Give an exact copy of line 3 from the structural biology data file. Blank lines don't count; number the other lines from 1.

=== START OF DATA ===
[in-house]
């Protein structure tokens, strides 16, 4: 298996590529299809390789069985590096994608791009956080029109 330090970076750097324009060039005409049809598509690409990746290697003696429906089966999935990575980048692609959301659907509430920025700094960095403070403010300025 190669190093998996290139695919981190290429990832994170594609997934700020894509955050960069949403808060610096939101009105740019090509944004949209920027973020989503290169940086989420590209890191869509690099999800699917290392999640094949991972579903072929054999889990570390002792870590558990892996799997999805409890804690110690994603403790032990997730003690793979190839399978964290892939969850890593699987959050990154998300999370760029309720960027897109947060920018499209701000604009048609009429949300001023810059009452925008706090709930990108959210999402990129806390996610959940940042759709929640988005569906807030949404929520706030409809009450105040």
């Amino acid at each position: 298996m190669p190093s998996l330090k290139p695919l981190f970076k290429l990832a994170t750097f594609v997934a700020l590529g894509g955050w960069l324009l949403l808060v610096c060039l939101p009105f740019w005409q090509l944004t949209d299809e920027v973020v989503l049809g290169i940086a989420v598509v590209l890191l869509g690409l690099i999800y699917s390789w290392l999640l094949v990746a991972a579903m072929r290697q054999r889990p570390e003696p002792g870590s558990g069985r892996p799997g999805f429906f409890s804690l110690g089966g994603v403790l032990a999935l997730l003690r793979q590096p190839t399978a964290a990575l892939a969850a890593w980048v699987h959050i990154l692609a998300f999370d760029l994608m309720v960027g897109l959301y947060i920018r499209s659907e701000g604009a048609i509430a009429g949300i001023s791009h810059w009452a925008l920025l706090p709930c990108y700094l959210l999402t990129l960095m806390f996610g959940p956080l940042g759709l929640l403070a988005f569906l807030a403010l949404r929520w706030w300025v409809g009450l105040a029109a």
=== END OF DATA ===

């Amino acid at each position: 298996m190669p190093s998996l330090k290139p695919l981190f970076k290429l990832a994170t750097f594609v997934a700020l590529g894509g955050w960069l324009l949403l808060v610096c060039l939101p009105f740019w005409q090509l944004t949209d299809e920027v973020v989503l049809g290169i940086a989420v598509v590209l890191l869509g690409l690099i999800y699917s390789w290392l999640l094949v990746a991972a579903m072929r290697q054999r889990p570390e003696p002792g870590s558990g069985r892996p799997g999805f429906f409890s804690l110690g089966g994603v403790l032990a999935l997730l003690r793979q590096p190839t399978a964290a990575l892939a969850a890593w980048v699987h959050i990154l692609a998300f999370d760029l994608m309720v960027g897109l959301y947060i920018r499209s659907e701000g604009a048609i509430a009429g949300i001023s791009h810059w009452a925008l920025l706090p709930c990108y700094l959210l999402t990129l960095m806390f996610g959940p956080l940042g759709l929640l403070a988005f569906l807030a403010l949404r929520w706030w300025v409809g009450l105040a029109a």